2. If we add more intermediary nodes in the graph, corresponding to new tables in the joins, both approaches suffer, but RDMS cost can increase non-linearly. As an example we can add a new table called PaymentItem (PI) which describe some detail for a payment, and change our query to find payment items related to departments. The graph database would now have to “walk” a longer distance to perform the query, but because the graph database walk started from the correct departments, it will only consider the relevant payment items, instead of all. For RDMS, another table will be added to the joins and the cost change to O(2 * |E| * |P| * |PI|) for nested loop join, and O(2 +|E|+2*|E|+|P|+2*|E|*|P|+|PI|) for hash join. These cost are non-linear and much larger than for graph! Thus, adding new table relations in RDMS can result in non-linear performance increase in worst case.

Note that these conclusion describe the worst case and in practice, by tuning and optimizing, the cost for using RDMS can be heavily reduced.

Analysis in this post is of course a very simple one, and was mostly conducted to understand the underlying details. In my research I did a survey find others say about Neo4j performance.

  • Vicknair, Chad, et al. “A comparison of a graph database and a relational database: a data provenance perspective.” Proceedings of the 48th annual Southeast regional conference. ACM, 2010.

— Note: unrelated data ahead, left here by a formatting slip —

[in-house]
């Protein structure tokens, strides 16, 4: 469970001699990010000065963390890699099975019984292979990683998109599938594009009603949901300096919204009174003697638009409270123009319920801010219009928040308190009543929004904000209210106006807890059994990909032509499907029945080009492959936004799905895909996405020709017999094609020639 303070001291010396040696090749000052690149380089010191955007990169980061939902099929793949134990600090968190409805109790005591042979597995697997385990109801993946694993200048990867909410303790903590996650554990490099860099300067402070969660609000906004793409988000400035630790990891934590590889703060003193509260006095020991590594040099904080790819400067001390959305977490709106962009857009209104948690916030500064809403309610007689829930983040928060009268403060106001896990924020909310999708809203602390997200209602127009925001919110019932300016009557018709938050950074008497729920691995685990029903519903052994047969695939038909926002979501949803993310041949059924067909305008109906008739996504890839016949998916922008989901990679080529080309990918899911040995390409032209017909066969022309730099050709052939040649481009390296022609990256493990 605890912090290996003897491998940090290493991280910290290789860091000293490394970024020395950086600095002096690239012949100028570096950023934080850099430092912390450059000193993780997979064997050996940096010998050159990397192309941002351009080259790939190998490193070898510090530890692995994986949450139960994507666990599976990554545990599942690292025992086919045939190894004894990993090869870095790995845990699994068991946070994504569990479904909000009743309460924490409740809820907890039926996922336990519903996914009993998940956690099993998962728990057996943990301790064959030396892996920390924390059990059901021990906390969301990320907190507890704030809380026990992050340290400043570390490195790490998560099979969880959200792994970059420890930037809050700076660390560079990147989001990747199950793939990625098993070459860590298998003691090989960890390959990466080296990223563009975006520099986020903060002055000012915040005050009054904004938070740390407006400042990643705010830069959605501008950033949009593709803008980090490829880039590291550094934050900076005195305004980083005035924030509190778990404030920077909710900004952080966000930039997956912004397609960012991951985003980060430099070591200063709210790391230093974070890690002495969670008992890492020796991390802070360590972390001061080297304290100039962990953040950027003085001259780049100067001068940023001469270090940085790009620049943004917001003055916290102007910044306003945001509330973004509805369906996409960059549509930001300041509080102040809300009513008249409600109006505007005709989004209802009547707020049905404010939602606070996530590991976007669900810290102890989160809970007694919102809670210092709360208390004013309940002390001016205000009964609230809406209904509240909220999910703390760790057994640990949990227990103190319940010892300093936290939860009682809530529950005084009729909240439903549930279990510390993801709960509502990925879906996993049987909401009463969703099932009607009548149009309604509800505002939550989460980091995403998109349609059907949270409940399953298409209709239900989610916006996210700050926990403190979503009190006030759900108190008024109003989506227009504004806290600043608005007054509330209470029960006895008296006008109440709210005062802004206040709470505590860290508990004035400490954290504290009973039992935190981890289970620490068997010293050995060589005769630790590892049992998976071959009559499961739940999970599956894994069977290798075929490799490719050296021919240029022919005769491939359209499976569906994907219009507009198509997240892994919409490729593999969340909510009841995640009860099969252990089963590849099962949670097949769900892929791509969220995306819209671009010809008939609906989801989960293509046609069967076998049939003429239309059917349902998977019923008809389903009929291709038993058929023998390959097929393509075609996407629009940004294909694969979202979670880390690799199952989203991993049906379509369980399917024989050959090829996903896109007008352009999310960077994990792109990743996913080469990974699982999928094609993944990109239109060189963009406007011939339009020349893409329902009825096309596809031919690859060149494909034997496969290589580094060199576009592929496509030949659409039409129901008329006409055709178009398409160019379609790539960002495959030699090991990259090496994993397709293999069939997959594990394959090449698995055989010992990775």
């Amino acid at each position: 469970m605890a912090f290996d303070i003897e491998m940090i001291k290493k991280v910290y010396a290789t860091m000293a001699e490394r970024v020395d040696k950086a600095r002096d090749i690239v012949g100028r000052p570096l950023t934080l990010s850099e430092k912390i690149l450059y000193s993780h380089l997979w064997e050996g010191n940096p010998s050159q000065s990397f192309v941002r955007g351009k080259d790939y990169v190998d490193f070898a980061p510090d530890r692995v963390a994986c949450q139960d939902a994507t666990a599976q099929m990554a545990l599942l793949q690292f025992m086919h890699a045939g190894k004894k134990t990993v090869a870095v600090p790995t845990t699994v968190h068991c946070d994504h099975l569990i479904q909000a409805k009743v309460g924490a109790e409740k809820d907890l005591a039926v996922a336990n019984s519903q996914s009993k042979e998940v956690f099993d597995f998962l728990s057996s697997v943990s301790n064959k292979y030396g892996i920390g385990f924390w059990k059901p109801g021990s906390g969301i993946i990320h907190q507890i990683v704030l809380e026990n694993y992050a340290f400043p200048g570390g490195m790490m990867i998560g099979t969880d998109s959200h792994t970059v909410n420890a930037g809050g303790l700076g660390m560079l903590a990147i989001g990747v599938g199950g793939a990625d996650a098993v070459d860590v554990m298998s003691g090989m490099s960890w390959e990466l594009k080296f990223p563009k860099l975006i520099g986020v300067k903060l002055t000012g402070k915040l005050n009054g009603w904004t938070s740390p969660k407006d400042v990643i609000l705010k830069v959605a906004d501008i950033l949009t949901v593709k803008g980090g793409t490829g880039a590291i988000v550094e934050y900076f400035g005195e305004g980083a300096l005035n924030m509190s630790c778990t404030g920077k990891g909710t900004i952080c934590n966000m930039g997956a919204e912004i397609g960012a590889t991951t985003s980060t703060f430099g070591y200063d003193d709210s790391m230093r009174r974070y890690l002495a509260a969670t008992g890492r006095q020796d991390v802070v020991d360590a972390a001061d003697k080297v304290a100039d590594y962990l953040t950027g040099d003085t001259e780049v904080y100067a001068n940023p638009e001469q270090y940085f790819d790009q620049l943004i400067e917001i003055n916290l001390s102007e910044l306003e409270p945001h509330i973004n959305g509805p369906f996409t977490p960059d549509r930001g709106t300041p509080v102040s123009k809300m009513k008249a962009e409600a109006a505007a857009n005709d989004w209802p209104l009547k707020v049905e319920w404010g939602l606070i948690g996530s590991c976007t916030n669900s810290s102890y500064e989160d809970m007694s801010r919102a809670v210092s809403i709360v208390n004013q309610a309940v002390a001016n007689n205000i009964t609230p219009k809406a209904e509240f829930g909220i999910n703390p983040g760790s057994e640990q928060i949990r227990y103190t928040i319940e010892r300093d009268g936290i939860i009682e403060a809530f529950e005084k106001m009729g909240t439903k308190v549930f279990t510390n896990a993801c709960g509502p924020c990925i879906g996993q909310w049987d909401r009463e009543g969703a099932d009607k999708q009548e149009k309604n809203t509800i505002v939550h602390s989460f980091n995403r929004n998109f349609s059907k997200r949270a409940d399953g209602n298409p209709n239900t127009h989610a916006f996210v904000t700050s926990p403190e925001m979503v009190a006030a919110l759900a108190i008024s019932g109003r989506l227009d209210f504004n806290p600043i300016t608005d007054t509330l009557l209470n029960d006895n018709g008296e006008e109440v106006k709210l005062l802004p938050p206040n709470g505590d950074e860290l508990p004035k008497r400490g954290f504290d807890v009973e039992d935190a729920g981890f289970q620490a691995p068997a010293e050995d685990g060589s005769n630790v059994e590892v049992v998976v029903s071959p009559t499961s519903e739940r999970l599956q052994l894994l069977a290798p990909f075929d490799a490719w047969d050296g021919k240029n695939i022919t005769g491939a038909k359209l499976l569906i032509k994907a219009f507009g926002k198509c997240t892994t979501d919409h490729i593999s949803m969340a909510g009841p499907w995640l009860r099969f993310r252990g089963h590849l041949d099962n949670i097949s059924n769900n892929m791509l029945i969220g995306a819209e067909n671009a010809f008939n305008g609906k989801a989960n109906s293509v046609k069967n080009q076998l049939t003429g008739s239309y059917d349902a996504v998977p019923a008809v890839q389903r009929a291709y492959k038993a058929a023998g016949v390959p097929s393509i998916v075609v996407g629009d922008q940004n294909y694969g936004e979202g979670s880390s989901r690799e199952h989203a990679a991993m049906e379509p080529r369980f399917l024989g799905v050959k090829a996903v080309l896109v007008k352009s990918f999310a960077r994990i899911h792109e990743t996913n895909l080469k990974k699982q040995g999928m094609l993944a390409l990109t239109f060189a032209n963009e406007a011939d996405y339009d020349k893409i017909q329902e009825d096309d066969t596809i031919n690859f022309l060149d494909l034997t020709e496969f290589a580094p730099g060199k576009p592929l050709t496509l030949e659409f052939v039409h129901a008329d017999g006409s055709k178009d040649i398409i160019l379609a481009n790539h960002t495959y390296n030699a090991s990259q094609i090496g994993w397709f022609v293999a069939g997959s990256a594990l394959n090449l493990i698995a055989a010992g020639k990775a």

• This comparison between Neo4j and MySQL is from 2010 and shows that Neo4j performs well on queries involving graph traversals and text search. However, MySQL has performs similar to Neo4j on queries for orphan nodes, and outperforms Neo4j for queries involving integer payload (e.g. Count the number of nodes whose payload data is less than some value).
  • https://baach.de/Members/jhb/neo4j-performance-compared-to-mysql/view
    • This is also a comparison between Neo4j and MySQL where the author is examining the performance claims from 1 by redoing the queries from the book. Here, the author manages to get better results with MySQL than Neo4j on friend-of-a-friend graph, and he is unsure of why.
  • De Abreu, Domingo, et al. “Choosing between graph databases and rdf engines for consuming and mining linked data.” Proceedings of the Fourth International Conference on Consuming Linked Data-Volume 1034. CEUR-WS. org, 2013.
    • This is a performance comparison of graph databases DEX, Neo4j, HypergraphDB and RDF-3x where they conclude with that none of the graph databases are superior the other in all graph based tasks. Neo4j has

    a better performance in BFS and DFS traversals, as well as in mining tasks against sparse large graphs with high number of labels.

  • Martínez-Bazan, Norbert, et al. “Efficient graph management based on bitmap indices.” Proceedings of the 16th International Database Engineering & Applications Sysmposium. ACM, 2012.
    • Here, the authors describe the internals of the graph database DEX and the clever usage of bitmap indexing in their graph model. In their experiments, DEX outperforms Neo4j on the queries they tested. More interesting is that, even MySQL outperforms Neo4j in their tests!

  1. Robinson, I., Webber, J. & Eifrem, E. (2013). Graph databases. Sebastopol, Calif. Sebastopol, CA: O’Reilly Media,O’Reilly Media, Inc.  2 3

  2. Use the Index, Luke: The Search Tree (B-Tree) Makes the Index Fast: http://use-the-index-luke.com/sql/anatomy/the-tree 

  3. Ramakrishnan, Raghu, and Johannes Gehrke. Database management systems. Boston: McGraw-Hill, 2003. slides from chapter 12